Donald Trump told his supporters on Wednesday at a rally in Florida that U.S. President Barack Obama is the founder of Islamic State.
“ISIS is honoring President Obama” Trump said.
“He is the founder of ISIS. He founded ISIS. And I would say the co-founder would be crooked Hilary Clinton.” Trump exclaimed.
Trump’s statement is completely false.
ISIS is a Salafi jihadist militant group whose true founder was Abu Musab al-Zarqawi who died on June 7, 2006 in an American airstrike north of Baghdad.
Although Trump called President Obama the “founder of ISIS” it was actually former President George W. Bush who authorized and initiated the first withdrawal of American troops from Iraq that President Obama later continued during his first term as president.
Trump Spoke About Battling ISIS With Nuclear Weapons
Trump said during a Meet the Press interview in August 2015 that he has put together a comprehensive plan to defeat ISIS during his first 100 days if elected president that includes striking ISIS with thermonuclear weapons deployed from Trident submarines from the Persian Gulf.
“It starts with the deployment of four or five of an Ohio-class nuclear submarines to the Persian Gulf” Trump said.
“We’re going to hit them and we’re going to hit them hard. I’m talking about a surgical strike on these ISIS stronghold cities using Trident missiles” Trump added.
Military experts dispute Trump’s claims about using nuclear weapons to make precise “surgical” strikes on ISIS targets in Syria and Iraq.
Nuclear missiles launched from a Trident submarine are over 50 times more powerful than the atomic bomb that struck Hiroshima and Nagasaki during World War II and would result in massive civilian losses.
The largest ISIS stronghold, Al-Raqquh, located in eastern Syria has a population of over 200,000 civilians and the majority of its residents aren’t affiliated with ISIS militants who are mixed in with the local population.
A nuclear strike on a ISIS stronghold such as Al-Raqquh would result in a serious geopolitical conflict with other Gulf nations in the Middle East and lead to condemnation from world powers.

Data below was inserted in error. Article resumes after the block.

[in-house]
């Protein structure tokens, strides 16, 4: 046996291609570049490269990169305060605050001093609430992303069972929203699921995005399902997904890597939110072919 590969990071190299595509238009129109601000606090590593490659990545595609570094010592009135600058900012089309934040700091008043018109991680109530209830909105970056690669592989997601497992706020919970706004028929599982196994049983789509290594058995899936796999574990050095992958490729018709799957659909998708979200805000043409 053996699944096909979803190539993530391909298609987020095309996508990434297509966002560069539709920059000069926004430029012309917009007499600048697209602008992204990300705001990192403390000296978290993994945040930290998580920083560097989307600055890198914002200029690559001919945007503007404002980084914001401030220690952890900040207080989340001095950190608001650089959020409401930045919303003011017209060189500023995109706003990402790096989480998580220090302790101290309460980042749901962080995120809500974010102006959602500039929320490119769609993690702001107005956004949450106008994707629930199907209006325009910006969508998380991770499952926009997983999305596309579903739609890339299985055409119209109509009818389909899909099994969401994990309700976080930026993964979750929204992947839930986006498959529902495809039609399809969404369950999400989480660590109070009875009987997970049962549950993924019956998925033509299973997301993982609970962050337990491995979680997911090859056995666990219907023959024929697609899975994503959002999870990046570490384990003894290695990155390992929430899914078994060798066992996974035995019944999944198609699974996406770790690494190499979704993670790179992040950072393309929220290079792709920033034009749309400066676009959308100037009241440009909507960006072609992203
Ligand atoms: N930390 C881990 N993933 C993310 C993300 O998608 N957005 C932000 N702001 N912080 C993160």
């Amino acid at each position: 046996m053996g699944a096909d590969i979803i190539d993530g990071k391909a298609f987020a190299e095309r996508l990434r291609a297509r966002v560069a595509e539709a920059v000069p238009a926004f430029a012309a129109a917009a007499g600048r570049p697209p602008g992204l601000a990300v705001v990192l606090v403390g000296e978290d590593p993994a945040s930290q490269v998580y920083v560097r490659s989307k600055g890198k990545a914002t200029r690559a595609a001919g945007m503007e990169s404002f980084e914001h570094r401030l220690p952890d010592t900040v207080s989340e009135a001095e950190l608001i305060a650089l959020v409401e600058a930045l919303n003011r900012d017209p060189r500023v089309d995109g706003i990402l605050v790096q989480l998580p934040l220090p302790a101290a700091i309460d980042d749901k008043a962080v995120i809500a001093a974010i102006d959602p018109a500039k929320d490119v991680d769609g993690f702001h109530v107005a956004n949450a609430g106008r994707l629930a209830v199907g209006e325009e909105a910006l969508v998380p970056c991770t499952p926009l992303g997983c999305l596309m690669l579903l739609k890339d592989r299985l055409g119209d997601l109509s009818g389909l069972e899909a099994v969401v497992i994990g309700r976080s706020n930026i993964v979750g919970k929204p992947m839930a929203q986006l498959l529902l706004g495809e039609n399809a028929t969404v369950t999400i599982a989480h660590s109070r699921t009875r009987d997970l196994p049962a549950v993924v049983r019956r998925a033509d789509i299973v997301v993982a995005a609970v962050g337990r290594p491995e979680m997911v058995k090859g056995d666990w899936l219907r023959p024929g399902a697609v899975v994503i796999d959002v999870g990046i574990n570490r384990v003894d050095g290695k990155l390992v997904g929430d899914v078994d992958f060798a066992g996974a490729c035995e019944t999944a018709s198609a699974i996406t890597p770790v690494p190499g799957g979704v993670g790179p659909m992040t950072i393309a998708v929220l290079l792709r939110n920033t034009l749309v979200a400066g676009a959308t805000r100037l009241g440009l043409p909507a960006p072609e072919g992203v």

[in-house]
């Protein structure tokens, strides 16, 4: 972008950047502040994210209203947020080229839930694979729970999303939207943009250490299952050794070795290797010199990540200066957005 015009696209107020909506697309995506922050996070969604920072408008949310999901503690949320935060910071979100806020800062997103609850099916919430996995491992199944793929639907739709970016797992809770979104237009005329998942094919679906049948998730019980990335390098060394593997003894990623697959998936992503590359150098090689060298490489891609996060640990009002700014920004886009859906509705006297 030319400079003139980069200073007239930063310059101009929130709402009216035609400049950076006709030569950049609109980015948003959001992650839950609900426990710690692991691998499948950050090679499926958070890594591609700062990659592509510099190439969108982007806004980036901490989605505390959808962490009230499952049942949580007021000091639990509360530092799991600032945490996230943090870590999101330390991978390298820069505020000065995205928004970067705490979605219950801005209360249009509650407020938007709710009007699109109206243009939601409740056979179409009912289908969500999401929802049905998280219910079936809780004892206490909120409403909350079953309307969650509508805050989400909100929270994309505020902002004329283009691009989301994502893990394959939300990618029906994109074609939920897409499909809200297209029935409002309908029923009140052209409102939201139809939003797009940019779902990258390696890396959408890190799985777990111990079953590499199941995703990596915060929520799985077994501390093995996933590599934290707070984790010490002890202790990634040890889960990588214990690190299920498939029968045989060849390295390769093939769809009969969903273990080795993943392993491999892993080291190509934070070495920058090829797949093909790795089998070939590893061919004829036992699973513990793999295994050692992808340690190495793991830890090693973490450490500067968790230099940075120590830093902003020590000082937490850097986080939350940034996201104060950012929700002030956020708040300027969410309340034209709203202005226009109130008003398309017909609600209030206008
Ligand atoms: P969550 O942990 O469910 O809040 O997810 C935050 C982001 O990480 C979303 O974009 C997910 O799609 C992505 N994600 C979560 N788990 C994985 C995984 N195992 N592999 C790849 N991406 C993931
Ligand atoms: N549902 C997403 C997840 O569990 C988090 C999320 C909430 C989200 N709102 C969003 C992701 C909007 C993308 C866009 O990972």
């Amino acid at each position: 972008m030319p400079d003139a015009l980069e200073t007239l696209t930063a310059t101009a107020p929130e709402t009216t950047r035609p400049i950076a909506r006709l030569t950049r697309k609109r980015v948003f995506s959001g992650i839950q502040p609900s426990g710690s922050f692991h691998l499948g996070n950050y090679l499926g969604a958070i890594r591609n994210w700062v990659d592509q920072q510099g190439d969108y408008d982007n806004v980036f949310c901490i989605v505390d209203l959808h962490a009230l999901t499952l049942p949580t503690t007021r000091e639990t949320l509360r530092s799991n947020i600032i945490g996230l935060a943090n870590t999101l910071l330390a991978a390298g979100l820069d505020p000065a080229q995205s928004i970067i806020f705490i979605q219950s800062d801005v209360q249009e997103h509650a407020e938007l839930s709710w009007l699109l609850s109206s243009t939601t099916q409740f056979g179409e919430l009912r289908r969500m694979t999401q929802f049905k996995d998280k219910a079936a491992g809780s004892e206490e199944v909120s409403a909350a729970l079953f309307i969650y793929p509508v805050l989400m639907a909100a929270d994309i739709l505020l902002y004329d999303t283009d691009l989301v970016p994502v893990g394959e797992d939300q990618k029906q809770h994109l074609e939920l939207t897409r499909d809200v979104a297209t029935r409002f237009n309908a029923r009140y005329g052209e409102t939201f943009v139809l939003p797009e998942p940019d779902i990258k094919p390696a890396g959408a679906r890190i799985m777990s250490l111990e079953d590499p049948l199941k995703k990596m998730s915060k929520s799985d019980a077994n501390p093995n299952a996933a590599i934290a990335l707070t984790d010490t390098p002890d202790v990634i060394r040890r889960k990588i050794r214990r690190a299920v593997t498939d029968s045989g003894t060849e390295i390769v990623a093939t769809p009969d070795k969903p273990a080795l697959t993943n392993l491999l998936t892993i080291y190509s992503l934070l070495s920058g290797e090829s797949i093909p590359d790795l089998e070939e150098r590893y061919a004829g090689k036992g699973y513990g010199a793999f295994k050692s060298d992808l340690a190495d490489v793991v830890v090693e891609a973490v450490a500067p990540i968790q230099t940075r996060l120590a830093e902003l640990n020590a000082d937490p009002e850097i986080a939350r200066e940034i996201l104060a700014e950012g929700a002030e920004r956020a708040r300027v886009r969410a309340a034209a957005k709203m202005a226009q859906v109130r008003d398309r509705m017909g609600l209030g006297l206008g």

Trump Wants Japan And Korea To Defend Themselves
Trump spoke in April with Fox News host Chris Wallace about having regional Asian allies Japan and South Korea “defend themselves” with nuclear weapons against North Korea even though countries like Japan have already signed a non-nuclear proliferation treaty following World War II, a fact that Trump seemed unaware of.
“It’s not like, gee whiz, nobody has them. So, North Korea has nukes. Japan has a problem with that. I mean they have a big problem with that. Maybe they would in fact be better off if they defend themselves from North Korea” Trump said.
When Fox News Host Chris Wallace asked, “With Nukes?’
Trump replied, “Including with nukes, yes, including with nukes.”
Trump Said That NATO Countries Should Also Defend Themselves
Donald Trump has raised eyebrows with a host of foreign policy issues varying from “killing” family members of terrorists, discarding Geneva Conventions related to torture, and saying we should “go much stronger than waterboarding” even though most national security experts believe that torture is largely ineffective because tortured people often provide false and misleading information to make the torturing to stop.
During a April 27th foreign policy speech, Trump said that NATO countries in Europe that pay less than their 2 percent of GDP target on military should not be defended by the U.S.
“The countries we are defending must pay for the cost of this defense, and if not, the U.S. must be prepared to let these countries defend themselves. We have no choice” Trump said during his foreign policy speech.
Trump’s Second Amendment Controversy
On Tuesday during a campaign rally Donald Trump sparked controversy when he made the following statement about Democratic presidential nominee Hilary Clinton picking Supreme Court Justices.
“By the way, and if she gets to pick –if she gets to pick her judges, nothing you can do, folks. Although the Second Amendment people, maybe there is, I don’t know” Trump said.
On Wednesday Trump campaign staff and supporters rushed to his defense and blamed the media for misinterpreting his remark.
Trump supporters claimed that Trump wasn’t referring to a call to arms and was encouraging Second Amendment people to vote.
Gideon Rachman, a British journalist and chief foreign affairs expert from the Financial Times, made an excellent point in a tweet yesterday about the inherent problem posed with this excuse from Trump supporters.
Rachman tweeted, “Its hard to see how Trump was taking about gun owners using votes to stop Hilary since he was discussing situation after she has been elected.”
Hard to see how Trump was taking about gun owners using votes to stop Hillary since he was discussing situation after she has been elected
— Gideon Rachman (@gideonrachman) August 10, 2016
Written By: Johnathan Schweitzer
Follow at Twitter: @SchweitzFinance